By trying to stick to local, seasonal produce, you not only help the environment but you also support your local community. And there’s something lovely about feeling in touch with the changing seasons and having an excuse to switch up your diet and experiment with new dishes every few months. 

You can find calendars telling you what fruit and veg is in season on this incredibly helpful website (in German). 

11. Wear practical clothes

There’s a reason Germans are generally known as practical dressers rather than fashionistas: having an active lifestyle in unpredictable weather generally calls for practical clothes. Whether you’re out in the Ore Mountains in the pouring rain or running to meet a friend for coffee in the snow, there are some absolute wardrobe essentials you can’t do without if you live here. 

Practical clothing

A man walks with his dog in the snow and fog in Bavaria. Germans are well known for having practical clothes in every type of weather – and German dogs are no exception. Photo: picture alliance/dpa | Lennart Preiss

This winter, think like a German and stock up on high-quality gloves, sturdy boots and a warm coat. As the Norwegians love to say (but it could just as well be a German phrase): “There’s no such thing as bad weather – only bad clothing.”

READ ALSO: Five German lifestyle habits you should think about adopting

12. Set reminders 

We’re sure it won’t come as a surprise to you that living in Germany involves a lot of bureaucracy on top of the general hectic pace of modern life. You may think you have the memory of Rain Man, but even he would struggle to remember all the tax deadlines, visa appointments and general admin that daily life in Germany can require. 

Our advice? Set reminders for key dates, appointments and deadlines on your phone. We’re not promising that you’ll complete avoid any angry bureaucratic letters of doom, but for the most part, it should help you keep on top of things.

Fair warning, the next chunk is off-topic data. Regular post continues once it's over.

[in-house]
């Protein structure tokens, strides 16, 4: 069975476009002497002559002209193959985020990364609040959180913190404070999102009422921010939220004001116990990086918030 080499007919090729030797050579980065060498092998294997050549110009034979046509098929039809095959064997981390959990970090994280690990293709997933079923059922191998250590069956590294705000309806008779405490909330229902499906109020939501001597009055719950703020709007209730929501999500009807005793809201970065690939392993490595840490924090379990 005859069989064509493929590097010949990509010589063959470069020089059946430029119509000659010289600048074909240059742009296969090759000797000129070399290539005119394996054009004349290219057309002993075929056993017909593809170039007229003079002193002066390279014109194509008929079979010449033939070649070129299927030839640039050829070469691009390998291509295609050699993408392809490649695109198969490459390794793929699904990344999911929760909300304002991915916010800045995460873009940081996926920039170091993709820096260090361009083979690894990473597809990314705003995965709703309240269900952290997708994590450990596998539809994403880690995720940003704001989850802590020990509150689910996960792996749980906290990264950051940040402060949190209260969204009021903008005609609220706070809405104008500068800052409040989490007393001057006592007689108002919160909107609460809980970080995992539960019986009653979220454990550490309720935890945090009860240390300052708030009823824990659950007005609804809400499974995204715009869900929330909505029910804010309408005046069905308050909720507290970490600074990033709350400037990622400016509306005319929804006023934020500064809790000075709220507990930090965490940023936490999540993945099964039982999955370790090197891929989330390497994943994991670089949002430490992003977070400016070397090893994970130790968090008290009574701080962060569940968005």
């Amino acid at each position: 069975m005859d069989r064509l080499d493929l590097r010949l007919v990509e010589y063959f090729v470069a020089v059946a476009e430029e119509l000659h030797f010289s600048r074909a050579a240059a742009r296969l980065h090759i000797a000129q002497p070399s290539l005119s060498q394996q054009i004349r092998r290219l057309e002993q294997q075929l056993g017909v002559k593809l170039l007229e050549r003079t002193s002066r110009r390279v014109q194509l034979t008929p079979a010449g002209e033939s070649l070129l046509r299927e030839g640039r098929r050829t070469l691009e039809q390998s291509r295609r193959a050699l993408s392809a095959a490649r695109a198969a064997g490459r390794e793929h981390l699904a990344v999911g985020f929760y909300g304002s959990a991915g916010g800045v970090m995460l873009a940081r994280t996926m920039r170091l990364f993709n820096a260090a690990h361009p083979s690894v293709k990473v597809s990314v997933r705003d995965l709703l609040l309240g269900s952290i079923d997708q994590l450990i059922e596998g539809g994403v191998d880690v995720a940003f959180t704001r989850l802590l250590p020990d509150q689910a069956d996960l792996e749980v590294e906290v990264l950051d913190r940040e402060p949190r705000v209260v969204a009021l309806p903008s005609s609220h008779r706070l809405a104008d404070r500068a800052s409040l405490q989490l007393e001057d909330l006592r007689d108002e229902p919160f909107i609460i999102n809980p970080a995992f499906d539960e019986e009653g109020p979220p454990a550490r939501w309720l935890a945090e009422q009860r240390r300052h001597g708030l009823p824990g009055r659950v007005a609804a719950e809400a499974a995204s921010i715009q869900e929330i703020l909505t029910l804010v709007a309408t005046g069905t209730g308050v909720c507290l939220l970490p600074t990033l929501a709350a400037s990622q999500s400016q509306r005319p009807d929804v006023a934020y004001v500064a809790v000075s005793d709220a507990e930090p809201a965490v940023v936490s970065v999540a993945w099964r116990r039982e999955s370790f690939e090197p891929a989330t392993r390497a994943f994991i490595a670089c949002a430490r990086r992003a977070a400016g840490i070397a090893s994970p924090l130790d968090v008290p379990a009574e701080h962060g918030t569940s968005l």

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EDUCATION

What foreign parents in Germany need to know about Sprach-Kitas

Germany has a number of specialised nursery schools that focus primarily on helping children with their German language skills. Here's what foreigners need to know about them.

What foreign parents in Germany need to know about Sprach-Kitas

What even is a Sprach-Kita? 

A “Sprach-Kita”, or Language Kindergarten, is a special type of nursery school that’s been around in Germany since 2016 under the government’s Sprach-Kita Programme. The main aim is to help young children build up their German language skills to a level that will allow them to succeed at school. 

How is this different to a normal Kita or daycare centre?

Unlike most Kindergartens in Germany, Sprach-Kitas employ staff who are specifically trained in language teaching and acquisition. These specialists are paid for through Sprach-Kita Programme funding and help to shape the environment of the nursery school, making it easier for children to develop their German skills in an everyday setting.

The schools also have access to external support and advice on catering to children with language setbacks, and may work closely with parents to encourage further language development at home. 

Since the scheme was set up in 2016, around 7,000 nursery schools have successfully applied for “Sprach-Kita” status and received at least €25,000 funding through the programme. These were mostly Kitas that had already taken in a higher-than-average number of children from foreign backgrounds, such as those in popular migrant or expat areas.

Sprach-Kitas will generally be much more diverse and focus most heavily on children’s language skills, in addition to teaching young kids about cultural inclusivity.